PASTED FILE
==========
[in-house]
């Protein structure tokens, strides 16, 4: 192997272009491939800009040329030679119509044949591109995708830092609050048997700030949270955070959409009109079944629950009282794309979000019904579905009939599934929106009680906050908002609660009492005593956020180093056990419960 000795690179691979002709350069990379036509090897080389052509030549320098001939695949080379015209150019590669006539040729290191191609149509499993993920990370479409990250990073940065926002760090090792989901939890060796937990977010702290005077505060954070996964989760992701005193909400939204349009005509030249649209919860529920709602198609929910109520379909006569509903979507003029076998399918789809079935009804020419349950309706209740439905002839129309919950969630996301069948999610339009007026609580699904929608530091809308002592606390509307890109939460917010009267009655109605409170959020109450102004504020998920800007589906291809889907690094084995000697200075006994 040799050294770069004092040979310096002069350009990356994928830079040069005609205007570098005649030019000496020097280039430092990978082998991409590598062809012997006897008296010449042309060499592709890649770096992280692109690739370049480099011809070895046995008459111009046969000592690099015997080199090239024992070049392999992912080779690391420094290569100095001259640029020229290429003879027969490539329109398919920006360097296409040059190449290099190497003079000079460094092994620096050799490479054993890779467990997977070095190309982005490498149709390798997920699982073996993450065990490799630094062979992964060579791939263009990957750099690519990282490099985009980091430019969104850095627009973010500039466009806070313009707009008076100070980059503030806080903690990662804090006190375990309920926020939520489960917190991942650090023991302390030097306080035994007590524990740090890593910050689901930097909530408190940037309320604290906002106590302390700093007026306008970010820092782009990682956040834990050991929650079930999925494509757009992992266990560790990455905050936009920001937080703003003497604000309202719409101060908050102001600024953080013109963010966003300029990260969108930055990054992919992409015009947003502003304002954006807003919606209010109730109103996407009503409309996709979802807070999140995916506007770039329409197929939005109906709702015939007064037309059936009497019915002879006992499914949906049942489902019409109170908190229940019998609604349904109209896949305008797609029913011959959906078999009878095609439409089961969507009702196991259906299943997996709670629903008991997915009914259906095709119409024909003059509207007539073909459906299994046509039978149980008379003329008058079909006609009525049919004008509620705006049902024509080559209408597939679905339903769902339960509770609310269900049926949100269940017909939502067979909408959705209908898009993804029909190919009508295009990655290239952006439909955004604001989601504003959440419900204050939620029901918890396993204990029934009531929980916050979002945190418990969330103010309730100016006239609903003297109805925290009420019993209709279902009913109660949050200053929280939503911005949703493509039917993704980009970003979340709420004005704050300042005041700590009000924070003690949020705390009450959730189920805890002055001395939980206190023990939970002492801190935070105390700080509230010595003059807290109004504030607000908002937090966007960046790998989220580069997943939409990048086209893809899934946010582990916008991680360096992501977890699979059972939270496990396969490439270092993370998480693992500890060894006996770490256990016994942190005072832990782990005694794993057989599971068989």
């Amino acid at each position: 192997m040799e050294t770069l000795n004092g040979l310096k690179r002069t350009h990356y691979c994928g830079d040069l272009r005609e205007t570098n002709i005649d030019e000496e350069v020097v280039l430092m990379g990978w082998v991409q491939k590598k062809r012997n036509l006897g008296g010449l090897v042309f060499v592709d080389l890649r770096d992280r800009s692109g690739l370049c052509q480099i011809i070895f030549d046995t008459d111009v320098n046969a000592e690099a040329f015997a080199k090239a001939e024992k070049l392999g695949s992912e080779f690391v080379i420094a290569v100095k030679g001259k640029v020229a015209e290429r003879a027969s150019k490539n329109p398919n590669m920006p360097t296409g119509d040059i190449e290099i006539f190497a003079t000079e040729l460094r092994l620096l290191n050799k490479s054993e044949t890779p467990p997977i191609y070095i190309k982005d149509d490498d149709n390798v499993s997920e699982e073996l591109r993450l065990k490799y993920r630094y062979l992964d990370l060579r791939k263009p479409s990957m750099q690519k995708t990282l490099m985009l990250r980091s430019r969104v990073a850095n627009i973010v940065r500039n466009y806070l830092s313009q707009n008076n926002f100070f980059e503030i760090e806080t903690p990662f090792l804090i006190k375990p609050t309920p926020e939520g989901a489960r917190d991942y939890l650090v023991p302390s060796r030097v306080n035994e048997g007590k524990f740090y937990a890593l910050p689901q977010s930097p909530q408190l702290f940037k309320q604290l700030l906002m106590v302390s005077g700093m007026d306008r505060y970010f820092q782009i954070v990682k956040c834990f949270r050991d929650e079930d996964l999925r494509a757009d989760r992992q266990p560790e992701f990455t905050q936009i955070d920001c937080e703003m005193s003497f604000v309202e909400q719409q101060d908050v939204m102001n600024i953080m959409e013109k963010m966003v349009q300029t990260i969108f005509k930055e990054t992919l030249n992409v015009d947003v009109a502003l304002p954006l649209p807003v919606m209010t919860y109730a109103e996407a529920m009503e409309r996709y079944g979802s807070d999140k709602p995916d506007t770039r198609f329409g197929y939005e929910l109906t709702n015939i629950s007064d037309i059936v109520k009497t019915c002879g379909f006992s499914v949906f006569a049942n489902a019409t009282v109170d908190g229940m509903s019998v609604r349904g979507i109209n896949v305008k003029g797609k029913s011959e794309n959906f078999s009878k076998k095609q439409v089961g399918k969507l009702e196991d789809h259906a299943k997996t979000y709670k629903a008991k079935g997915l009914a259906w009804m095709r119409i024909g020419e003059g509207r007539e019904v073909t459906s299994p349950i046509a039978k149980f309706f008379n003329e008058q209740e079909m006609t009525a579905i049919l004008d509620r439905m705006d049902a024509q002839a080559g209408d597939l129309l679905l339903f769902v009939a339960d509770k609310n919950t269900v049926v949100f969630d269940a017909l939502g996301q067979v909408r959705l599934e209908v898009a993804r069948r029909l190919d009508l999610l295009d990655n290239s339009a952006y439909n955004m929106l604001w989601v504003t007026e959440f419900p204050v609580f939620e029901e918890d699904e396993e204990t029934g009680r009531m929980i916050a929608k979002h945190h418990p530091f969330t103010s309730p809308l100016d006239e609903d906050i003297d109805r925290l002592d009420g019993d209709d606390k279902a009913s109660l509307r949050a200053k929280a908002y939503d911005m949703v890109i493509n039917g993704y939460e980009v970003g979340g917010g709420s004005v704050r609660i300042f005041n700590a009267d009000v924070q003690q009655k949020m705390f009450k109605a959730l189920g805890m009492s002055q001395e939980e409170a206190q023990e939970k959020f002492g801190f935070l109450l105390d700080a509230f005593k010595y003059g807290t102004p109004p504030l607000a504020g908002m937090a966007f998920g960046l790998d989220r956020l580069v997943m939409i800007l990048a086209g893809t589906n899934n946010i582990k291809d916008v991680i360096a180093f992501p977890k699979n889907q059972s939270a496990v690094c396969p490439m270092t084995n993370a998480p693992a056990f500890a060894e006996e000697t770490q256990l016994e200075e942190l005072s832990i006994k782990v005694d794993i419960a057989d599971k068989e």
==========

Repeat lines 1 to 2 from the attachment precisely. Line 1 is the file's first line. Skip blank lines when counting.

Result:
[in-house]
């Protein structure tokens, strides 16, 4: 192997272009491939800009040329030679119509044949591109995708830092609050048997700030949270955070959409009109079944629950009282794309979000019904579905009939599934929106009680906050908002609660009492005593956020180093056990419960 000795690179691979002709350069990379036509090897080389052509030549320098001939695949080379015209150019590669006539040729290191191609149509499993993920990370479409990250990073940065926002760090090792989901939890060796937990977010702290005077505060954070996964989760992701005193909400939204349009005509030249649209919860529920709602198609929910109520379909006569509903979507003029076998399918789809079935009804020419349950309706209740439905002839129309919950969630996301069948999610339009007026609580699904929608530091809308002592606390509307890109939460917010009267009655109605409170959020109450102004504020998920800007589906291809889907690094084995000697200075006994 040799050294770069004092040979310096002069350009990356994928830079040069005609205007570098005649030019000496020097280039430092990978082998991409590598062809012997006897008296010449042309060499592709890649770096992280692109690739370049480099011809070895046995008459111009046969000592690099015997080199090239024992070049392999992912080779690391420094290569100095001259640029020229290429003879027969490539329109398919920006360097296409040059190449290099190497003079000079460094092994620096050799490479054993890779467990997977070095190309982005490498149709390798997920699982073996993450065990490799630094062979992964060579791939263009990957750099690519990282490099985009980091430019969104850095627009973010500039466009806070313009707009008076100070980059503030806080903690990662804090006190375990309920926020939520489960917190991942650090023991302390030097306080035994007590524990740090890593910050689901930097909530408190940037309320604290906002106590302390700093007026306008970010820092782009990682956040834990050991929650079930999925494509757009992992266990560790990455905050936009920001937080703003003497604000309202719409101060908050102001600024953080013109963010966003300029990260969108930055990054992919992409015009947003502003304002954006807003919606209010109730109103996407009503409309996709979802807070999140995916506007770039329409197929939005109906709702015939007064037309059936009497019915002879006992499914949906049942489902019409109170908190229940019998609604349904109209896949305008797609029913011959959906078999009878095609439409089961969507009702196991259906299943997996709670629903008991997915009914259906095709119409024909003059509207007539073909459906299994046509039978149980008379003329008058079909006609009525049919004008509620705006049902024509080559209408597939679905339903769902339960509770609310269900049926949100269940017909939502067979909408959705209908898009993804029909190919009508295009990655290239952006439909955004604001989601504003959440419900204050939620029901918890396993204990029934009531929980916050979002945190418990969330103010309730100016006239609903003297109805925290009420019993209709279902009913109660949050200053929280939503911005949703493509039917993704980009970003979340709420004005704050300042005041700590009000924070003690949020705390009450959730189920805890002055001395939980206190023990939970002492801190935070105390700080509230010595003059807290109004504030607000908002937090966007960046790998989220580069997943939409990048086209893809899934946010582990916008991680360096992501977890699979059972939270496990396969490439270092993370998480693992500890060894006996770490256990016994942190005072832990782990005694794993057989599971068989």